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Accuracy • Independence • Integrity

August 17, 2017   |   Ithaca, NY

Accent

Ancient idea of Eden rediscovered through art

Warming sunlight flows over growing green earth, and the luscious grass drinks in the light in an untouched world. Graceful vines intertwine across the trees, creating protection and comfort. The light blue sky shines cloudless, casting its unrivaled beauty over the wonderfully perfect land — Eden.

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Jerry Gould looks at a painting Friday at the “Picturing Eden” art exhibit at Cornell University. Artwork included pictures of gardens, flowers, vegetation and wildlife. The exhibit focuses on the natural beauty in and outside of Ithaca. David Korman/The Ithacan

This is a series of photographs exploring the complex idea of biblical Eden. Featuring more than 150 photographs by 37 artists, the exhibit displays the artists’ own philosophies of nature and perfection.

The exhibit was organized in 2006 and shown for the first time by the George Eastman House, a nonprofit museum of photography and motion pictures in Rochester, N.Y. Since its inception, “Picturing Eden” has been critically acclaimed by ARTNews and Oprah magazines for its diversity in technical style, from digitally enhanced to traditional prints. It has since been traveling to private museums around the world.

Frank Robinson, director of the Herbert F. Johnson Museum of Art, said he was excited about the exhibit’s exploration of such a mysterious idea. “Picturing Eden” allows people to question the traditions that often accompany the myths and realities of paradise, he said.

“The exhibit asks, ‘What is Eden all about?’” Robinson said. “And the idea of paradise and its sheer beauty, and of beauty lost, as well. What is the meaning of real beauty? Is it just skin deep? Is it nature? Is it childhood? Is it flowers? Who knows what real beauty and perfection is?”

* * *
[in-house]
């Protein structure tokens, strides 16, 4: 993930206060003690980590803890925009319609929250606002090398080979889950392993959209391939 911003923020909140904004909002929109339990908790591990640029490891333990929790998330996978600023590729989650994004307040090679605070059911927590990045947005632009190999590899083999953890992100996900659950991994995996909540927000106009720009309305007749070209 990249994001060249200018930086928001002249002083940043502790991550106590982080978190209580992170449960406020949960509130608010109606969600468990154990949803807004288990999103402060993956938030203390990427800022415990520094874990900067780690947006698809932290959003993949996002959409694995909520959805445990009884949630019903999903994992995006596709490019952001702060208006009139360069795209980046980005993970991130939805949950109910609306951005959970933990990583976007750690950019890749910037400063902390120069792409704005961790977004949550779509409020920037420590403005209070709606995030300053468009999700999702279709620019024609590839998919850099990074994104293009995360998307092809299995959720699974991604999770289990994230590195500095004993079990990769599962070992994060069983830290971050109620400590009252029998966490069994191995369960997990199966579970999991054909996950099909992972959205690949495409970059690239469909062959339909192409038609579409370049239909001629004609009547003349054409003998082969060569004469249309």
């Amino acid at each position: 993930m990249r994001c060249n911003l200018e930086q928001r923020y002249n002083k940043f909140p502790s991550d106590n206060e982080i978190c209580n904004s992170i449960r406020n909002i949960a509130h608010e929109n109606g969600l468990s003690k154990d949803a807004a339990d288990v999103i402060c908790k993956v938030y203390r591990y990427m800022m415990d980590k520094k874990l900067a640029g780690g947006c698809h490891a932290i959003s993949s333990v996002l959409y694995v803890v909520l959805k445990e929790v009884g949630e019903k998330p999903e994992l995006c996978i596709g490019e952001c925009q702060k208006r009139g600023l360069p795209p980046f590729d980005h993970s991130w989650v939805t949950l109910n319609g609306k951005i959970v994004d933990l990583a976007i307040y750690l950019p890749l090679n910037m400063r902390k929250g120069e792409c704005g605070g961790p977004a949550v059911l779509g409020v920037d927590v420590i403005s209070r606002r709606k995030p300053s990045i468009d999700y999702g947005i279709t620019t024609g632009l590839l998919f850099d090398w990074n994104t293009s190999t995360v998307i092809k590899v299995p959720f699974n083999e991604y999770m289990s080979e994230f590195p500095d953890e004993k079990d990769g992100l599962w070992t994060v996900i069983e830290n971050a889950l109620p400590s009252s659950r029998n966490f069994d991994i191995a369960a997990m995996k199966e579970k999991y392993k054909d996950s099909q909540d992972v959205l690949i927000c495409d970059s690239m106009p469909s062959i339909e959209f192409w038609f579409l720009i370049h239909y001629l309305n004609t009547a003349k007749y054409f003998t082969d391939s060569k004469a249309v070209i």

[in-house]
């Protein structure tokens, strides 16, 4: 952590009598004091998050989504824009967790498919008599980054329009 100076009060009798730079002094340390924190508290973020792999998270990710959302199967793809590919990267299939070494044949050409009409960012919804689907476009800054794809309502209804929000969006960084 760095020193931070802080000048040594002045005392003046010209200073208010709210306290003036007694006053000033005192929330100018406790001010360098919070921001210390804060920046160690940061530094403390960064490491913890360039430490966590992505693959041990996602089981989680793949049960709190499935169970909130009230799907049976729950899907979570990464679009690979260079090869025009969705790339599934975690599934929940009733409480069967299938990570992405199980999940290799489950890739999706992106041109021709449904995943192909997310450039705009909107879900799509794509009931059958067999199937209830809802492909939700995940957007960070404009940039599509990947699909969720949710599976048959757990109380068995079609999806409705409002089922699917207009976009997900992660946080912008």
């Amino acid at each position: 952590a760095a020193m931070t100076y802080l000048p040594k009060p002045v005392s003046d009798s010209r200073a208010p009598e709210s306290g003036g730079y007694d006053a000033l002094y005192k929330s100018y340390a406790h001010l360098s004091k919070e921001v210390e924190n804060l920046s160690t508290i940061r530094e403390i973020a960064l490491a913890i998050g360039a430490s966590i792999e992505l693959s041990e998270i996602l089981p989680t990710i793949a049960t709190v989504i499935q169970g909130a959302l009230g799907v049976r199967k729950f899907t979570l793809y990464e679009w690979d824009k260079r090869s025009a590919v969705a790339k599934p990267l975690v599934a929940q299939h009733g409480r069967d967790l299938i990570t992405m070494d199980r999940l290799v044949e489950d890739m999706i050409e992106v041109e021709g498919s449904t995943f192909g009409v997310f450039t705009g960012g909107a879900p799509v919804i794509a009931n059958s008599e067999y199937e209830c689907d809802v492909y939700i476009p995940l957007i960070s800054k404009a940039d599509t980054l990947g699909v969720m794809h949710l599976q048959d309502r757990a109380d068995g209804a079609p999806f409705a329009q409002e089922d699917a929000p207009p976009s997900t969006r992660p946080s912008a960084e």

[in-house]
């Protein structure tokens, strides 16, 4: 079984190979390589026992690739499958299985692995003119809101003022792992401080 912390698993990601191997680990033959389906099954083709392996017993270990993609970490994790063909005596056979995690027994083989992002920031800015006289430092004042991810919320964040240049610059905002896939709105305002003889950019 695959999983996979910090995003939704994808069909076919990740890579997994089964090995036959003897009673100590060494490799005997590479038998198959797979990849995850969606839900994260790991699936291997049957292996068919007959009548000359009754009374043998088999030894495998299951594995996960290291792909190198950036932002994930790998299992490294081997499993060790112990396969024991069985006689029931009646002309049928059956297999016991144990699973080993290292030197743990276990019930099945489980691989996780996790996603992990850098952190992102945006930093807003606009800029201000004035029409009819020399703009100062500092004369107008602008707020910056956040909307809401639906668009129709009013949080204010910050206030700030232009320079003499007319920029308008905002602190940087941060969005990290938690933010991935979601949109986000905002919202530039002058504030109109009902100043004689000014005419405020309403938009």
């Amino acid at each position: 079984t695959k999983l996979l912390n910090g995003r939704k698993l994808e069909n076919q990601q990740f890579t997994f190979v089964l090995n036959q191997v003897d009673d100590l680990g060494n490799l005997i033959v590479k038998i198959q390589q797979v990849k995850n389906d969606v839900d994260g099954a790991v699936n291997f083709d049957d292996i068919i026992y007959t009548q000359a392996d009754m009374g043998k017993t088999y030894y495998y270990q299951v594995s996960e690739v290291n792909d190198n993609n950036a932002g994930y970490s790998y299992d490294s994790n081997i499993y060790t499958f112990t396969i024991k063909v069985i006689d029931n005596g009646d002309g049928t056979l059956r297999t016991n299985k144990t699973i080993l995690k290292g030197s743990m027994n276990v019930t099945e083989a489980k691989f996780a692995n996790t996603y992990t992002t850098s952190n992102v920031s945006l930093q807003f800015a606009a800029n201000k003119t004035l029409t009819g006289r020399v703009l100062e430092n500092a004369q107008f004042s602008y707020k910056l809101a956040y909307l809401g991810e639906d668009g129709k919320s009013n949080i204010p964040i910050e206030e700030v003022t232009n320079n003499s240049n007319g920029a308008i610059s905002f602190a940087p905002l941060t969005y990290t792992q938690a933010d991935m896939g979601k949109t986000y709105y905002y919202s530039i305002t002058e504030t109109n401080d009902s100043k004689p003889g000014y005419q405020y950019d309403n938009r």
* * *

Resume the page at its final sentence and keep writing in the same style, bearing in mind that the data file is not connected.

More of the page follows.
With many cultural perspectives — as the exhibit houses works by artists from six different countries — “Picturing Eden” offers a wide range of inventive styles, including Ilfoflex, pigment and gelatin silver prints. Most notably, it includes works in which the artist creates his or her own sense of reality with surreal images.

For example, on the left wall of the exhibit, the vibrant colors of Dutch artist Ruud van Empel’s work creates a hyper-reality. His seven-picture series is made of pieces of different photographs digitally placed together to create one intensely vivid image. In the first photograph, a young girl stands among a mass of lime green leaves. Her stark white dress flows over her dark skin and a slight smile shines within her brown eyes. A lavender flower to her left is a single spot of color among a sea of green.

Carla Stetson, assistant professor of art at Ithaca College, said she was most intrigued by the intensity of the images and the assortment — not only in subject and concept but also in the creative digital enhancements.

“I like the combination of the surreal and the traditional landscape, the old and the new,” Stetson said. “It’s really fascinating to see all of the different processes. It has a lot of everything — different histories and styles, from postmodern neurotic [a style of art that explores psychological neurosis] to really old, beautiful images.”

Combining the beauty of nature with the brutality of war, Vietnamese-American artist Bin Danh’s pieces are photographs of U.S. soldiers and Vietnamese children printed onto leaves. From a distance, they are simply dried leaves set within black frames. Up close, the faint images are visible on the body of the plant. On one leaf, soldiers crouch down to talk to a Vietnamese boy, clutching their guns close. In another, a Vietnamese man looks sadly at the ground. His hardened features fade into the leaf’s veins.

Carolyn Belle, an Ithaca resident and second grade teacher, said she was particularly interested in the leaf prints for the artist’s original use of photography to express his ideas. Belle said this innovation was what made the exhibit so interesting.

“A photograph doesn’t [have to] reflect a physical reality,” she said. “And so that is where altering images and pictures intermix. It’s mystic reality but not physical reality.”

Cornell senior Steve Cascante said he was most intrigued by the ideas behind the photographs and how the artists were able to use the photographic medium so well and in such innovative ways.

“They’re all kind of surreal,” Cascante said. “You can’t grasp them like you would a normal photograph, but you can’t really grasp the idea of Eden [either].”

“Picturing Eden” runs through March 5 at Cornell University’s Herbert F. Johnson Museum of Art.